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Iconic London Building Sets Sail As A Floating Airship

James Bridle's Unmoored takes the Brutalist complexity of the Barbican Centre and casts it adrift across the world.

Barbican Centre. Image via 

The idea of a building that can float along like an airship sounds like a concept from science-fiction, but artist James Bridle's new project Unmoored has made it a reality. In the virtual realm at least. Bridle has taken one of London's icons of Brutalist architecture, the Barbican Centre, and sent it drifting across the city and the globe, imagining where it might end up if it was at the mercy of the British weather.


"Unmoored reimagines the Barbican Centre as a vast brutalist airship, torn free of its surroundings and taking to the sky, buffeted by summer winds and driven across the country, and the world." says Bridle. The ship's path is determined by live data taken from a weather station that's been placed on the roof of the Barbican, which makes a note of the wind speed and direction. Bridle then maps its path on Google Maps and uses Google Earth to visualize what the ship's seeing, giving us a view from the bow.

The weather station atop the Barbican. Image via James Bridle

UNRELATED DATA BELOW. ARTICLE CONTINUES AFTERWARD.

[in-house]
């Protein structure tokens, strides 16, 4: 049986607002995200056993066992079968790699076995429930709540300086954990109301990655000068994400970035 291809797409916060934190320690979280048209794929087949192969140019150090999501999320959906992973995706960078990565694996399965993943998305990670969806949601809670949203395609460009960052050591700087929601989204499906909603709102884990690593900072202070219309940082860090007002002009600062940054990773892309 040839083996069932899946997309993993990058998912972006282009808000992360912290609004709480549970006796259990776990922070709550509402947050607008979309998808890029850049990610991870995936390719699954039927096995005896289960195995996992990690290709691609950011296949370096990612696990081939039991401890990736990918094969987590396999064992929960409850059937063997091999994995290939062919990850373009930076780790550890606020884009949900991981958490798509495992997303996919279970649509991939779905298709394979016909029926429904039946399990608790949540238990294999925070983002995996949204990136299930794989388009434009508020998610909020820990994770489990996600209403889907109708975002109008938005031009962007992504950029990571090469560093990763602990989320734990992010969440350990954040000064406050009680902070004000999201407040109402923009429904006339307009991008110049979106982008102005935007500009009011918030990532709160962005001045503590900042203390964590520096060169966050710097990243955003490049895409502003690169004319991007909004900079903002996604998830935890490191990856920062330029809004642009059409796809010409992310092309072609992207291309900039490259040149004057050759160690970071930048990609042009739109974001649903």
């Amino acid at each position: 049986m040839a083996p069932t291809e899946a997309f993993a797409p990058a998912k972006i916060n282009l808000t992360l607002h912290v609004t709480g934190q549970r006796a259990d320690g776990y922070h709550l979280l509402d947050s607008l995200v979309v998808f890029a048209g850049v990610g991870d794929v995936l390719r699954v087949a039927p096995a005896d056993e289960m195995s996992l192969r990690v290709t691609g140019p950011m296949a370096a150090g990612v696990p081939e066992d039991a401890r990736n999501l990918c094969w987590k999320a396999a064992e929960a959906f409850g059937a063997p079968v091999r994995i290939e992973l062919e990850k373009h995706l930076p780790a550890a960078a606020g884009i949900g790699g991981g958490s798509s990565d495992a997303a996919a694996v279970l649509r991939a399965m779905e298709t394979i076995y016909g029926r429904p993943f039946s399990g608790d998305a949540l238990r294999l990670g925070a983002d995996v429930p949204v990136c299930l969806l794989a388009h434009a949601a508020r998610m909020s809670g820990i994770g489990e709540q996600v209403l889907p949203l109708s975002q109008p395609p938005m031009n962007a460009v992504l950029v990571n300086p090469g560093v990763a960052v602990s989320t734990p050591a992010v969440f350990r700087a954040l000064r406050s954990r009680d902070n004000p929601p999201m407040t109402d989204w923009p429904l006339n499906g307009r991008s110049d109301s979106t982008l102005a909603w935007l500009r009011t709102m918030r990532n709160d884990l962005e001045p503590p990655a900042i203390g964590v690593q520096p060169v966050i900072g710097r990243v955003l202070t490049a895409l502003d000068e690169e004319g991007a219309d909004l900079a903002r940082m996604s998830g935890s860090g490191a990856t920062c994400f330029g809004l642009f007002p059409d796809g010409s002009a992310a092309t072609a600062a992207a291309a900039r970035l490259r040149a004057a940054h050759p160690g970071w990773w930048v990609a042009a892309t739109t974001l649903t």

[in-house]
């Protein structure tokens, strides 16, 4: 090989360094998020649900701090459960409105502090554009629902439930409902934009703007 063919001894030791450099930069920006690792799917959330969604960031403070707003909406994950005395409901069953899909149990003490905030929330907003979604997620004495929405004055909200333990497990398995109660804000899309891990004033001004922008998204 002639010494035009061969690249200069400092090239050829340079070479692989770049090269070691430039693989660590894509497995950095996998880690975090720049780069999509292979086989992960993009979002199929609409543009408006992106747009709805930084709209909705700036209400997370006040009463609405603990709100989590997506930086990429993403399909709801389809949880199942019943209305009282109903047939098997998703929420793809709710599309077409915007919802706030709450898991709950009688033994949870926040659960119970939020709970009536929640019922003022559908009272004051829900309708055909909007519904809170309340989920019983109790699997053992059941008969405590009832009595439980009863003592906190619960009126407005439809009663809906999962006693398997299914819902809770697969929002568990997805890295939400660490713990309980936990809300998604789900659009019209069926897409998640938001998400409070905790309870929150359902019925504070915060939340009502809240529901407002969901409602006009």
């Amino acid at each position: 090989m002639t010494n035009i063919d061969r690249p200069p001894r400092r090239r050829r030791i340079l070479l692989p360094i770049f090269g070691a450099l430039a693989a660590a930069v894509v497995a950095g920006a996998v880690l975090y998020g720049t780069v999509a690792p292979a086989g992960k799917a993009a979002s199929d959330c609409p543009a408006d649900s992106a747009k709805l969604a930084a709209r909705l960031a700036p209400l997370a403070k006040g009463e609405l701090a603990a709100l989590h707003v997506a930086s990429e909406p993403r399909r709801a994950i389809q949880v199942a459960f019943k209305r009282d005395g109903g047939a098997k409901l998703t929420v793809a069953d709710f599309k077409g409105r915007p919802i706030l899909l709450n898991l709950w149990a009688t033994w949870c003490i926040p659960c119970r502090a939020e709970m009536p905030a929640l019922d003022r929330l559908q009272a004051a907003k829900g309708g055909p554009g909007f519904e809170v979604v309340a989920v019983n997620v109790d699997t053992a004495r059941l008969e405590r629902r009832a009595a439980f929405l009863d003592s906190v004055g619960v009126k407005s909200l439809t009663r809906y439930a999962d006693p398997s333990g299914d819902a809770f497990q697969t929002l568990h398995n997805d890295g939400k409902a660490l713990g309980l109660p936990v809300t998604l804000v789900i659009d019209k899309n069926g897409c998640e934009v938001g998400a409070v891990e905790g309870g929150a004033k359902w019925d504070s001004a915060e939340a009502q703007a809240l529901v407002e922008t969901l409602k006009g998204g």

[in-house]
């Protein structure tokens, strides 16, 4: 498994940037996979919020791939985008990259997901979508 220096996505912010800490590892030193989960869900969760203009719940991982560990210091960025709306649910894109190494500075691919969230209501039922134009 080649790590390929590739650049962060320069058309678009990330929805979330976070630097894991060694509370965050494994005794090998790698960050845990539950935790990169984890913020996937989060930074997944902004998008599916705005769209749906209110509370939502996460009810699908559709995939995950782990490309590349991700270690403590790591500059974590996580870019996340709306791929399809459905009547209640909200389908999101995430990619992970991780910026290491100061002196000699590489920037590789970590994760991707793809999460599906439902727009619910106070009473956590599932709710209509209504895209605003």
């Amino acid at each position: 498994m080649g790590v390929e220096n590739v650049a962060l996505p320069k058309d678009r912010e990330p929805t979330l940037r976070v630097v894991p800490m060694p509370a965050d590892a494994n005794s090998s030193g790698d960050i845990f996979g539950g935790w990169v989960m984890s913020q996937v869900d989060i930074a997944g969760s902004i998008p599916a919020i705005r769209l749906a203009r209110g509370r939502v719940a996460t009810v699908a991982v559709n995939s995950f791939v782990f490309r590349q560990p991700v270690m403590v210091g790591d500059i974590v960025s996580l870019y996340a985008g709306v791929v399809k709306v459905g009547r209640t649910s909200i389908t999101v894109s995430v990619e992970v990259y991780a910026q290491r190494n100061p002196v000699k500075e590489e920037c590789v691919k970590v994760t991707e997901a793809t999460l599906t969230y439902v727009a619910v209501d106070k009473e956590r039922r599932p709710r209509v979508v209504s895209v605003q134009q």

At the time of writing, the image below is what could be seen from the deck, as the building drifted somewhere around northeast London peering out towards the Thames Estuary. Nothing too spectacular, but that's digitized suburbia for you. As well as online you can also look out this virtual window in the foyer of the Barbican.

Bridle calls the project "a piece of London, unevenly distributed" and it follows on from a project called A Ship Adrift which used a similar concept, but that ship was piloted by a "lost, mad AI autopilot". Whereas that ship was exploring the coexistence of bots/AI and us humans, this one is more a fantasy voyage, a collective journey that links the physical world, through the weather, with the virtual planes of Google Earth.

You can follow the floating Barbican's erratic path here and look out the window here. It's part of the Hack the Barbican event which is taking place until 31st August.